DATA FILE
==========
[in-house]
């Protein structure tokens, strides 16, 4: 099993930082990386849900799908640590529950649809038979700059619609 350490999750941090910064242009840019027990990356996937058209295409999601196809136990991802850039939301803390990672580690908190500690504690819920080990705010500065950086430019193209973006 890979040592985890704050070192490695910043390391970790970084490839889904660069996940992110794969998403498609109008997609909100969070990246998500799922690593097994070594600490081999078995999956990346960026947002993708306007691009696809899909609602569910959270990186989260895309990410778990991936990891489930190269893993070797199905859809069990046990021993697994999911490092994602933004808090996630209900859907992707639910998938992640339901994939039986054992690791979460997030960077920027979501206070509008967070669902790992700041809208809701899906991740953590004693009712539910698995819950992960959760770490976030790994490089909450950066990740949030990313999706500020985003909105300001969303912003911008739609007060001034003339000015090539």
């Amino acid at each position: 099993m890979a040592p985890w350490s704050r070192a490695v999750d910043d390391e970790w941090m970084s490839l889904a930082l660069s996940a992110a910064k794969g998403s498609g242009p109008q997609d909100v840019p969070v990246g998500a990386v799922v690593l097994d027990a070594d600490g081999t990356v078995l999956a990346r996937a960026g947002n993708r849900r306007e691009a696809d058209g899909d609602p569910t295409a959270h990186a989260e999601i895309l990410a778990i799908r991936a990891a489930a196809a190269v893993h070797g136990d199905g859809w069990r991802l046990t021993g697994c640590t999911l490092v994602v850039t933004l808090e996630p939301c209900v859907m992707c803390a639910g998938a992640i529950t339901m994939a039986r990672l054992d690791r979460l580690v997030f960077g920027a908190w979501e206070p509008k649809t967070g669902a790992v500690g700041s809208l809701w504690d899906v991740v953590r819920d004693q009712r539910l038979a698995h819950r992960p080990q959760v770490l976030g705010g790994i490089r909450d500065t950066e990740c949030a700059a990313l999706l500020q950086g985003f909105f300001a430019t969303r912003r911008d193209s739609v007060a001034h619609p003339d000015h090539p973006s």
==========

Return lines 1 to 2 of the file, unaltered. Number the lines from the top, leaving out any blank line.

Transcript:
[in-house]
């Protein structure tokens, strides 16, 4: 099993930082990386849900799908640590529950649809038979700059619609 350490999750941090910064242009840019027990990356996937058209295409999601196809136990991802850039939301803390990672580690908190500690504690819920080990705010500065950086430019193209973006 890979040592985890704050070192490695910043390391970790970084490839889904660069996940992110794969998403498609109008997609909100969070990246998500799922690593097994070594600490081999078995999956990346960026947002993708306007691009696809899909609602569910959270990186989260895309990410778990991936990891489930190269893993070797199905859809069990046990021993697994999911490092994602933004808090996630209900859907992707639910998938992640339901994939039986054992690791979460997030960077920027979501206070509008967070669902790992700041809208809701899906991740953590004693009712539910698995819950992960959760770490976030790994490089909450950066990740949030990313999706500020985003909105300001969303912003911008739609007060001034003339000015090539």